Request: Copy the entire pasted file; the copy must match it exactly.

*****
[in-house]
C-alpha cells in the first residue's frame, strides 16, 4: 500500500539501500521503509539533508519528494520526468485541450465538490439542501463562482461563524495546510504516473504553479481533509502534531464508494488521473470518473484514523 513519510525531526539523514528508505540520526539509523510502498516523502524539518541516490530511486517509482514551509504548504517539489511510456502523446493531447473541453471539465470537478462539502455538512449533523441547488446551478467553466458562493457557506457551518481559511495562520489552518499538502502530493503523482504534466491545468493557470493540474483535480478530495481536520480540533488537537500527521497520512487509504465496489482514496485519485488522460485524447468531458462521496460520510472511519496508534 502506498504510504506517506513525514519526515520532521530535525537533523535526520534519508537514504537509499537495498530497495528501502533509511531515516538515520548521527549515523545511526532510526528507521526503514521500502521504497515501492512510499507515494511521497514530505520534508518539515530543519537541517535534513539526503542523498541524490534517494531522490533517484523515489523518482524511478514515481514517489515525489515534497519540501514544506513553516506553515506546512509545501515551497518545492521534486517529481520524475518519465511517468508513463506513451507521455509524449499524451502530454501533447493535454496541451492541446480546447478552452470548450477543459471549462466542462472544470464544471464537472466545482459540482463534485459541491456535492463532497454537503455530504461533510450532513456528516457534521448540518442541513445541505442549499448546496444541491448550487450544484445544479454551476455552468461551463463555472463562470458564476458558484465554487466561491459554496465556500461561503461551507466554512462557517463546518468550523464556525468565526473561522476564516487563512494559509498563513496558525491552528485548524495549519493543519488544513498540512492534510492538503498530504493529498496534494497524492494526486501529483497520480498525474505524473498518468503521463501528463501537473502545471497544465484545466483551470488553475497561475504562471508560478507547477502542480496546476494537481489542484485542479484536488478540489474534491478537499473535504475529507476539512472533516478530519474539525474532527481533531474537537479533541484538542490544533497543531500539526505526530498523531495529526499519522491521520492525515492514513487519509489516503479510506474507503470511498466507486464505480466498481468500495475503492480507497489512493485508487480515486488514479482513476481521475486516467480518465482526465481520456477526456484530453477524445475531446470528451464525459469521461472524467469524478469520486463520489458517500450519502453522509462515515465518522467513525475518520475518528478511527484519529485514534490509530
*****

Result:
[in-house]
C-alpha cells in the first residue's frame, strides 16, 4: 500500500539501500521503509539533508519528494520526468485541450465538490439542501463562482461563524495546510504516473504553479481533509502534531464508494488521473470518473484514523 513519510525531526539523514528508505540520526539509523510502498516523502524539518541516490530511486517509482514551509504548504517539489511510456502523446493531447473541453471539465470537478462539502455538512449533523441547488446551478467553466458562493457557506457551518481559511495562520489552518499538502502530493503523482504534466491545468493557470493540474483535480478530495481536520480540533488537537500527521497520512487509504465496489482514496485519485488522460485524447468531458462521496460520510472511519496508534 502506498504510504506517506513525514519526515520532521530535525537533523535526520534519508537514504537509499537495498530497495528501502533509511531515516538515520548521527549515523545511526532510526528507521526503514521500502521504497515501492512510499507515494511521497514530505520534508518539515530543519537541517535534513539526503542523498541524490534517494531522490533517484523515489523518482524511478514515481514517489515525489515534497519540501514544506513553516506553515506546512509545501515551497518545492521534486517529481520524475518519465511517468508513463506513451507521455509524449499524451502530454501533447493535454496541451492541446480546447478552452470548450477543459471549462466542462472544470464544471464537472466545482459540482463534485459541491456535492463532497454537503455530504461533510450532513456528516457534521448540518442541513445541505442549499448546496444541491448550487450544484445544479454551476455552468461551463463555472463562470458564476458558484465554487466561491459554496465556500461561503461551507466554512462557517463546518468550523464556525468565526473561522476564516487563512494559509498563513496558525491552528485548524495549519493543519488544513498540512492534510492538503498530504493529498496534494497524492494526486501529483497520480498525474505524473498518468503521463501528463501537473502545471497544465484545466483551470488553475497561475504562471508560478507547477502542480496546476494537481489542484485542479484536488478540489474534491478537499473535504475529507476539512472533516478530519474539525474532527481533531474537537479533541484538542490544533497543531500539526505526530498523531495529526499519522491521520492525515492514513487519509489516503479510506474507503470511498466507486464505480466498481468500495475503492480507497489512493485508487480515486488514479482513476481521475486516467480518465482526465481520456477526456484530453477524445475531446470528451464525459469521461472524467469524478469520486463520489458517500450519502453522509462515515465518522467513525475518520475518528478511527484519529485514534490509530